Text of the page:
Hey U.S. government, here’s some money-saving news to keep on your radar. Recently, researchers at the University of Michigan Kellogg Eye Center revealed a study that showed eye care providers prescribe more name-brand medications by volume than any other group. It’s a discovery that could have nationwide implications, considering eye care providers contribute around $2.4 billion in annual Medicare Part D prescription costs.
So, where does the money-saving come in?
Researchers estimate that switching to lower-cost generics could save Medicare $882 million a year, and the United States Veterans Administration around $1.09 billion a year. Part of the reason stems from the reality that generics often cost three or four times less than brand medications. To add insult to injury, researchers believe that many patients don’t fill brand prescriptions due to their high costs.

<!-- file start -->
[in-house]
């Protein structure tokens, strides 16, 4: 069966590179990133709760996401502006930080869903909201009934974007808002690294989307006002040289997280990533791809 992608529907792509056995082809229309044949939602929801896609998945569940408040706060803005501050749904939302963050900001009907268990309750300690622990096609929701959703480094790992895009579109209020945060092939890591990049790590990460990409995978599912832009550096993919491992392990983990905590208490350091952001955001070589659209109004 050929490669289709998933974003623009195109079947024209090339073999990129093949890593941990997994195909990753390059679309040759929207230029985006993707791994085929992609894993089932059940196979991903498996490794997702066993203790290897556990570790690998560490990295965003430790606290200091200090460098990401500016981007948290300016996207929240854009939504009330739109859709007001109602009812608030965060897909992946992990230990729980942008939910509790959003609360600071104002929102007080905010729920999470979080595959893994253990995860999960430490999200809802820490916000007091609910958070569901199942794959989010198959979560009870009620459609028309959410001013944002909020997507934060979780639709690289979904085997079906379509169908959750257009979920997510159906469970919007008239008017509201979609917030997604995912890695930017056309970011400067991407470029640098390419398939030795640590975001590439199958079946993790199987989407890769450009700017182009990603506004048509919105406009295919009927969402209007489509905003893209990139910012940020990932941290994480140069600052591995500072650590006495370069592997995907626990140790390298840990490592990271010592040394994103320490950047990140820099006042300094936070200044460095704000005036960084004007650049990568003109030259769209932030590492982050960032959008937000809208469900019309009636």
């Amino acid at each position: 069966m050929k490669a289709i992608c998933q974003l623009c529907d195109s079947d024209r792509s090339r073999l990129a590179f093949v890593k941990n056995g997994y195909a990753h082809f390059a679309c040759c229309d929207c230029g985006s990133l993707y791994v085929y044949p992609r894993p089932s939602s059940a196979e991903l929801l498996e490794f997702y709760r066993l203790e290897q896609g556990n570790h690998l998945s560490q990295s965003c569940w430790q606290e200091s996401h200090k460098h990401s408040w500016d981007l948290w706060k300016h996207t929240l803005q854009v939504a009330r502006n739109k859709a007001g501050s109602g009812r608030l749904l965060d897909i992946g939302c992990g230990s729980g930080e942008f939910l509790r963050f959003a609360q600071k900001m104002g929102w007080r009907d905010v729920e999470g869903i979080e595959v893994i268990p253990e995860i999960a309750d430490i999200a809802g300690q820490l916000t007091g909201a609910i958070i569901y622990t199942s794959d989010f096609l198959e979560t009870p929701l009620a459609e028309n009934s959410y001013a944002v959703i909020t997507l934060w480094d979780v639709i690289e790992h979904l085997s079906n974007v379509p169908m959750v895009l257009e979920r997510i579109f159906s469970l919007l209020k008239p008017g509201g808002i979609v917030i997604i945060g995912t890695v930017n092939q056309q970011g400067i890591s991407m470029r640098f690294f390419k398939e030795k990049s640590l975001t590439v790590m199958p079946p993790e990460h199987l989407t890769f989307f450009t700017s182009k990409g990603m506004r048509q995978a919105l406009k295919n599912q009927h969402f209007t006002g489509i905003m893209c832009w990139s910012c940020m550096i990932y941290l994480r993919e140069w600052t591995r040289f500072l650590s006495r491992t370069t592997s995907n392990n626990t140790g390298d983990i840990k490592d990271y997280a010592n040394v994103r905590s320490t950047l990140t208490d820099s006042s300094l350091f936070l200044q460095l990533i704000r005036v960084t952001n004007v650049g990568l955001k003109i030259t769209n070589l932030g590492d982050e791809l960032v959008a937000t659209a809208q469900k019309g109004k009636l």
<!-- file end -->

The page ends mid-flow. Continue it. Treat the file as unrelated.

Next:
“Using a brand medication for a single patient may not seem like a big deal, but ultimately, these higher costs are paid by all of us,” says Kellogg neuro-ophthalmology specialist Lindsey De Lott, who is a senior author on the study. “In the case of Medicare, taxpayers are spending the money and most of the time, there is no evidence to suggest that brand medications are superior to generics.”
Put simply, eye care providers are disproportionately contributing to prescription drug spending in the United States. And if changes are to be made, researchers believe they will need to be enacted through significant policy reform.
“If the cost of generic medications increase, such as what occurred in 2014 when the price of generic prednisolone acetate and generic phenylephrine soared, changing providers’ prescription patterns would not help to reduce costs,” says Maria Woodward, a senior author and Kellogg cornea specialist. “A policy change, such as allowing Medicare to negotiate drug prices, would lead to more substantial savings.”